He also understands that Lundqvist has won 21 of his 30 career games against the Bruins with six shutouts, a .943 save percentage and a 1.67 goals against average, and is in a two-man club with Buffalo Sabres goalie Ryan Miller as the two puck-stoppers that have given the Black and Gold the most trouble over the last few years.
“[Lundqvist] is a great goalie. If he can see the puck then he’s going to stop it,” said Krejci. “We’ve played so many games against him, and so many of them were low scoring, 1-0 or 2-1, games. We’ve only scored one or two goals against him each we play them because he’s a good goalie.
“But it will go in if he can’t see it. I’m going to try and get in front of him every chance that I get, and hopefully a few pucks will be able to get past him.”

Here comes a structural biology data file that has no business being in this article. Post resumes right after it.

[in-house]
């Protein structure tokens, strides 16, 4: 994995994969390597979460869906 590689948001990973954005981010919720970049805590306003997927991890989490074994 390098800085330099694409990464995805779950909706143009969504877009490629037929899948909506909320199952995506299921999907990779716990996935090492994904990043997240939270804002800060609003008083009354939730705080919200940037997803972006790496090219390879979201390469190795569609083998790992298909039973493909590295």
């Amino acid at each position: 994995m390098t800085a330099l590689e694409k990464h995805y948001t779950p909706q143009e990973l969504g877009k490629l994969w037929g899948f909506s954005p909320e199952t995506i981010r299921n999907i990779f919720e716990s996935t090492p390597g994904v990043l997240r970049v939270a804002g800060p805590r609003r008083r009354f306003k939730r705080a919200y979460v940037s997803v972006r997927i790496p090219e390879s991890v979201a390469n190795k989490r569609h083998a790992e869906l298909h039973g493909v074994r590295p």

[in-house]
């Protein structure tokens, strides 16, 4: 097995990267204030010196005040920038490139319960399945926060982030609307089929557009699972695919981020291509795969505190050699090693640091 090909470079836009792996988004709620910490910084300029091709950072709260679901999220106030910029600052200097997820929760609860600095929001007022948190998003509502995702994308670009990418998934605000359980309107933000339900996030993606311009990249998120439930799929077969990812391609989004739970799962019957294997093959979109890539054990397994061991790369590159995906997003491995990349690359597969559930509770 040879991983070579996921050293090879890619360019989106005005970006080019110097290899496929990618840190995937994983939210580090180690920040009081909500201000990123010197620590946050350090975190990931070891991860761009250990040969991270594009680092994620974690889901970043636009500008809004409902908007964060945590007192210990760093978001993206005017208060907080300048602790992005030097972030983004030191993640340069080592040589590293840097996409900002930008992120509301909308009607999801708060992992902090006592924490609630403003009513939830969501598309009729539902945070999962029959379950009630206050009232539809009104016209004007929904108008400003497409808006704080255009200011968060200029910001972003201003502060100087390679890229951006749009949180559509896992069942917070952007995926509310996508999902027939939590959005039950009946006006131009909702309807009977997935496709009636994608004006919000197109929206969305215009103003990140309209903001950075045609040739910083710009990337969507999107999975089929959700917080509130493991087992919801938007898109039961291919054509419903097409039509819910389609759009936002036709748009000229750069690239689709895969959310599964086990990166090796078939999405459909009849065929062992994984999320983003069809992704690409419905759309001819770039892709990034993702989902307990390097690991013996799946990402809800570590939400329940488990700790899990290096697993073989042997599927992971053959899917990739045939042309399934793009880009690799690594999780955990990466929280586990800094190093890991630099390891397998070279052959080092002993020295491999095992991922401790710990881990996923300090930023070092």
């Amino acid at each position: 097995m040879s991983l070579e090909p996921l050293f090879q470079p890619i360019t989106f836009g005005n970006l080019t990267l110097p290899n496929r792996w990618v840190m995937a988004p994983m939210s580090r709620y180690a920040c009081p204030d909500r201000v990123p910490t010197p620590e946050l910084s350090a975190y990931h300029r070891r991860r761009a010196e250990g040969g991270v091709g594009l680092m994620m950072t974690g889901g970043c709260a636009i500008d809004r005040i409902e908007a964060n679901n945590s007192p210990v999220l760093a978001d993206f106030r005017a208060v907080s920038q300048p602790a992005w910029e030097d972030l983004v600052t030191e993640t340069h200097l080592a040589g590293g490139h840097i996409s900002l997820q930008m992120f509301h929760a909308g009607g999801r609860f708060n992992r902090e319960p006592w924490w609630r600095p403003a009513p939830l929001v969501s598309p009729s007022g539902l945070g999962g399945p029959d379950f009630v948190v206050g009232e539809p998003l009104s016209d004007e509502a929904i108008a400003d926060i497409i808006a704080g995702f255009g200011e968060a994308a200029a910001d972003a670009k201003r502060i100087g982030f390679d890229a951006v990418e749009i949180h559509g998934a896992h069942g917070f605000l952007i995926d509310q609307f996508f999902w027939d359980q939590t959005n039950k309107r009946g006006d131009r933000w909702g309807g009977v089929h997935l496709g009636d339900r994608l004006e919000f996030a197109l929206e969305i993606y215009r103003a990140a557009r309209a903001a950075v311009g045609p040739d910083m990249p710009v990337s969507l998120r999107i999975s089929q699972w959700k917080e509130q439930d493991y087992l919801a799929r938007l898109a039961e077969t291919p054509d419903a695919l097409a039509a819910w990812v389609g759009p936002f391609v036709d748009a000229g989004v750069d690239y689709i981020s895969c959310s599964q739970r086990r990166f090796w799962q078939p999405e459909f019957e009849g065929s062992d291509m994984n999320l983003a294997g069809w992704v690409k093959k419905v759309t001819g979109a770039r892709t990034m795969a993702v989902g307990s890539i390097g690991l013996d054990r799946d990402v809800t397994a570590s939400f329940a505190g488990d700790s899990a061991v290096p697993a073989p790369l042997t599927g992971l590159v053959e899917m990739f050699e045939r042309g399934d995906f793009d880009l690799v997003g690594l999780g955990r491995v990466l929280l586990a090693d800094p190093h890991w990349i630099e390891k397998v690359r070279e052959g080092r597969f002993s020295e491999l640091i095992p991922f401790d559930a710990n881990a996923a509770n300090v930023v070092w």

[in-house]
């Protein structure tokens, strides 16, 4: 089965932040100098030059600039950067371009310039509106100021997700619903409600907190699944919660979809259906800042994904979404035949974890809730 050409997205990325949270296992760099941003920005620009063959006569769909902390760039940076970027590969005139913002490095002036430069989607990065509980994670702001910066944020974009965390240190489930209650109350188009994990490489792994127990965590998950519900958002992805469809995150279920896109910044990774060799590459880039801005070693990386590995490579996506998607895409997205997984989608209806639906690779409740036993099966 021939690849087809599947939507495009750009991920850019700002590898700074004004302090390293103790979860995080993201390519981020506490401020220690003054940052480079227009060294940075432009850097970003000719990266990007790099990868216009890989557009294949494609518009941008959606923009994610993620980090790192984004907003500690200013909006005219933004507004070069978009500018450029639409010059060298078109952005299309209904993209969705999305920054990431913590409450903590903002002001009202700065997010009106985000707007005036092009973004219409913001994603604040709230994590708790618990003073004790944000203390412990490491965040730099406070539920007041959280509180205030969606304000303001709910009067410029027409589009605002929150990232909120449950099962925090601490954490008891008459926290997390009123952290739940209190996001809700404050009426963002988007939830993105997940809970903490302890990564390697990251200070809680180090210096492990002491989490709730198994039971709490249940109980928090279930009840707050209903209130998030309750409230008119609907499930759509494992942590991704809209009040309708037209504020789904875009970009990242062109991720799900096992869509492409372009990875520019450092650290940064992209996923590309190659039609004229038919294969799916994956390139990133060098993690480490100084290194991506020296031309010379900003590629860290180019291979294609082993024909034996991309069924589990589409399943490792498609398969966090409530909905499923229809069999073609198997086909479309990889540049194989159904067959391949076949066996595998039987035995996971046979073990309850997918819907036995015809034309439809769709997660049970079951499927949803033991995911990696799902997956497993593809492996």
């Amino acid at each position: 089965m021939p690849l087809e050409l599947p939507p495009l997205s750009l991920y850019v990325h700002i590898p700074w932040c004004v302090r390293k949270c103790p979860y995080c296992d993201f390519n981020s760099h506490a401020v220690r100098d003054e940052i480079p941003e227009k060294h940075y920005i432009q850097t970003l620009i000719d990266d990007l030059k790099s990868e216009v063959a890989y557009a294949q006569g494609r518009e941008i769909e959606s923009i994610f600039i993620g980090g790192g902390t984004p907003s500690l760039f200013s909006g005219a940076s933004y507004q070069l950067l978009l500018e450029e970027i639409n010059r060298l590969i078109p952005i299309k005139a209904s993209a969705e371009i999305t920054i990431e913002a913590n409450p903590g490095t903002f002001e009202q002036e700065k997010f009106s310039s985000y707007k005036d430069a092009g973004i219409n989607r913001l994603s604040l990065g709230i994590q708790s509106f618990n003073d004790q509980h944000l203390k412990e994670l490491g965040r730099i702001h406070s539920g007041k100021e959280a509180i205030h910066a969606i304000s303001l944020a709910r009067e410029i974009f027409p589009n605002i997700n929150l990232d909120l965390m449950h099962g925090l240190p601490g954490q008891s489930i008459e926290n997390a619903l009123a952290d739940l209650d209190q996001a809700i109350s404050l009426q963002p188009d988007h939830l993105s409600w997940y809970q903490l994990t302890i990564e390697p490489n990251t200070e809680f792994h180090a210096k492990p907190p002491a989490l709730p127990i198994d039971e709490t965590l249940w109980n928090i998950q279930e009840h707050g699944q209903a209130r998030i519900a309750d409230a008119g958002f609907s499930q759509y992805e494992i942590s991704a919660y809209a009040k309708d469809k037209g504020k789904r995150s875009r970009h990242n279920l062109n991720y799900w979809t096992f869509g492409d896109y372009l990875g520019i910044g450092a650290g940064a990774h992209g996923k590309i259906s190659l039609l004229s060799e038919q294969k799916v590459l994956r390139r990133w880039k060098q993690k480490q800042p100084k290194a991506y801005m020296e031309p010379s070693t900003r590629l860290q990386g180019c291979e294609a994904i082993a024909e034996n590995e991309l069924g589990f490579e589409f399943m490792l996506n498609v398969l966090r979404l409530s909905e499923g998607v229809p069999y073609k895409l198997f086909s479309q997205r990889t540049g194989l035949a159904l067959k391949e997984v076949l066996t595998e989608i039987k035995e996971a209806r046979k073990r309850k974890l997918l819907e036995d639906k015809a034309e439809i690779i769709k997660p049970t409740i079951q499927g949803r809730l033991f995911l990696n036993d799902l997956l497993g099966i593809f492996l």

The Bruins, on the other hand, blocked only 92 shots in the first round against the Maple Leafs, and seemed to be in a perpetual state of wavering about whether they wanted to pay the necessary price. The Bruins were favored over Toronto in that first round, but did the bare, admittedly miraculous minimum to simply skimp by.
That won’t be possible against a Rangers team that’s allowing only 1.71 goals per game, and constantly practices the kind of tight defense the Bruins have been known for over the last six years. Boston’s typical erratic effort won’t get it done against a Rangers team that has embraced the hard-nosed approach of their coach John Tortorella.
“[Playing vs. the Rangers] gives you an idea of how hard you can be to play against,” said Bruins coach Claude Julien. “Every game against those guys has been pretty well the same. [We’re] always close in scoring, and at the same time gritty, but also heavy sticks, heavy on the puck. I know I use the term [a lot, but] it makes for a heavy game.